Lincoln Douglas Debates
Table of Contents
I. Introduction
II. The Debates
III. Positions
IV. The Results
V. Sources


I. Introduction
The Lincoln–Douglas Debates of 1858 were a series of seven debates between Abraham Lincoln, the Republican candidate, and the incumbent Stephen A. Douglas, a Democrat, for an Illinois seat in the United States Senate. At the time, U.S. Senators were elected by state legislatures;
Abraham Lincoln
Abraham Lincoln
thus Lincoln and Douglas were campaigning for their respective parties to win control of the Illinois legislature. The debates previewed the issues that Lincoln would face in the 1860 presidential election. The main issue discussed in all seven debates was slavery.
II. The Debates
Lincoln in an attempt to increase his visibility engaged Douglas in a series of debates. The Lincoln Douglas debates attracted enormous crowds and received wide attention. By the time they ended Lincoln's increasingly eloquent and passionate attacks on slavery had made him nationally prominent. At the heart of the debates was a basic difference on the issue of slavery.
III. Positions
Douglas appeared to have no moral position on the issue and, Lincoln claimed, did not care weather slavery was "voted up, or down." Lincoln's opposition to slavery was more fundamental. If the nation could accept that blacks were not entitled to basic human rights, he argued then it could accept that other groups - immigrants laborers, for example - could be deprived of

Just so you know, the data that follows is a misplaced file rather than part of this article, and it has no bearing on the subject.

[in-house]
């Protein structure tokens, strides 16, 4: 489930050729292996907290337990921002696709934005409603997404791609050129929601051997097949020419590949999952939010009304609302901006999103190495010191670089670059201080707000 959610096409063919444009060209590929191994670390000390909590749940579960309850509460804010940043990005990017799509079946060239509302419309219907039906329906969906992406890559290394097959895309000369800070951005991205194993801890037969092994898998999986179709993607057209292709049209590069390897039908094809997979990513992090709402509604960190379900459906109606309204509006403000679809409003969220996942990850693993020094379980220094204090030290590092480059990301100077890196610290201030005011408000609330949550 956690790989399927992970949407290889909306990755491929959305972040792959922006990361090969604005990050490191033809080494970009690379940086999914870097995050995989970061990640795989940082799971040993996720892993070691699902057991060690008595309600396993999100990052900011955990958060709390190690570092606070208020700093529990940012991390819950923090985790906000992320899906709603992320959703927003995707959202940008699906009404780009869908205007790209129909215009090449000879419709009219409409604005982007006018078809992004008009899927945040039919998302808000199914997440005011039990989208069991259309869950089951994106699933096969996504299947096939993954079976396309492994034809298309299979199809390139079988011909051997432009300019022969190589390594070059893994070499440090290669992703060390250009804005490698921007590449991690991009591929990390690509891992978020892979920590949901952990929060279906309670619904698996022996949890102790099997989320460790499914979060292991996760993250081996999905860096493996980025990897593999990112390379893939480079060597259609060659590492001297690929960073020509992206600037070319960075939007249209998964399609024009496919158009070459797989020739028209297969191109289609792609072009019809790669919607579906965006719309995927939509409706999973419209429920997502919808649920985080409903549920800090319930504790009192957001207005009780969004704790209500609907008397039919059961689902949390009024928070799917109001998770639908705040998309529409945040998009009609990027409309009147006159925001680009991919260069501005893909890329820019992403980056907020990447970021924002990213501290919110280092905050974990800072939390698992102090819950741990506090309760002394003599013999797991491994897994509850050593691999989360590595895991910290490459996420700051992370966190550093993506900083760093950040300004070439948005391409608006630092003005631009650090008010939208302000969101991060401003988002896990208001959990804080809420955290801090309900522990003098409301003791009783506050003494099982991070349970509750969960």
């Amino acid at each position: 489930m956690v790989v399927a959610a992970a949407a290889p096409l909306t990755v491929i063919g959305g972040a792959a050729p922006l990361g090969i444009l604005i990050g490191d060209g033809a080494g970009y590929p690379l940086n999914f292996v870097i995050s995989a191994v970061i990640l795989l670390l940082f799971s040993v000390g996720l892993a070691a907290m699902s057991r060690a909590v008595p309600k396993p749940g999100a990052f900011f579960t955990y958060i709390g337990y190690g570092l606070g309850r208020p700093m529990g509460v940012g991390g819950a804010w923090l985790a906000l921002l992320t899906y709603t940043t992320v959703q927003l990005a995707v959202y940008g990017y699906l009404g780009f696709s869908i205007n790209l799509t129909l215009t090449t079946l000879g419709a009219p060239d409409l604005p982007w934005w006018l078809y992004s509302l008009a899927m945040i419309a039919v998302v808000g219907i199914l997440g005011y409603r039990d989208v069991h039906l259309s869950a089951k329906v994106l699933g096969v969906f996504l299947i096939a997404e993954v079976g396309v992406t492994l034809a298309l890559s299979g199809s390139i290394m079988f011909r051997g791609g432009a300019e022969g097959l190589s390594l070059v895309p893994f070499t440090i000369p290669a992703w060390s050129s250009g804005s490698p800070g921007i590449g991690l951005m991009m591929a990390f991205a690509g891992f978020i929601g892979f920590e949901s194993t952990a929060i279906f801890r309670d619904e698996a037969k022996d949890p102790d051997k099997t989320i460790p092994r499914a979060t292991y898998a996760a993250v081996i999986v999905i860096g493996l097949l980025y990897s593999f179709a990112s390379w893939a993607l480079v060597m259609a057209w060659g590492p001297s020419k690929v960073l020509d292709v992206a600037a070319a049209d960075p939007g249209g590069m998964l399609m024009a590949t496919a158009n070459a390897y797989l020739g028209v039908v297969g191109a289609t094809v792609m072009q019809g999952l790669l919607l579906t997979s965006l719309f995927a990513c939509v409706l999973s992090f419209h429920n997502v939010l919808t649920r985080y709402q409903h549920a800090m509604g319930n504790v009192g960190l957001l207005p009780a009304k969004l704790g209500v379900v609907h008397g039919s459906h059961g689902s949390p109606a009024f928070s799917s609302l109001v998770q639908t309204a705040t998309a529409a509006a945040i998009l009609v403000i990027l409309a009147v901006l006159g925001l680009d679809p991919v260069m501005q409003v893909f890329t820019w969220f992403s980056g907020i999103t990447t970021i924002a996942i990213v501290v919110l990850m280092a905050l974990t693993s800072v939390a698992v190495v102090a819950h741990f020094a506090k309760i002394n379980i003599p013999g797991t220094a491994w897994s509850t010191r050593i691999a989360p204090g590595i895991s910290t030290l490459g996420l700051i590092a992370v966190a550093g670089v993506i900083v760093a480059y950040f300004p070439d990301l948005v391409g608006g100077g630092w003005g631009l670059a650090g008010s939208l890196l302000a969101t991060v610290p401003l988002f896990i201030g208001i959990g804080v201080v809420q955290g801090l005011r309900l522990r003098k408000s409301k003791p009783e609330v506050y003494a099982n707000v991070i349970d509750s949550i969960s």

Stephen Douglas
Stephen Douglas
rights too. And if slavery were to extend into the western territories, he argued, the opportunities for poor white laborers to better their lots there would be lost. The nation's future, he argued, rested on the spread of free labor.
IV. Results
In the state election, the Democrats won a narrow majority of seats in the Illinois General Assembly, despite getting slightly less than half the votes. The legislature then re-elected Douglas. However, the widespread media coverage of the debates greatly raised Lincoln's national profile, making him a viable candidate for nomination as the Republican candidate in the upcoming 1860 presidential election. He would go on to secure both the nomination and the presidency, besting Douglas (as the Northern Democratic candidate), among others, in the process. The Lincoln–Douglas debate format that is used in high school and college competition today is named after this series of debates. Modern presidential debates trace their roots to the Lincoln-Douglas Debates, though the format today is remarkably different from the original.

V. Sources
http://www.wikipedia.org/
American History, Brinkley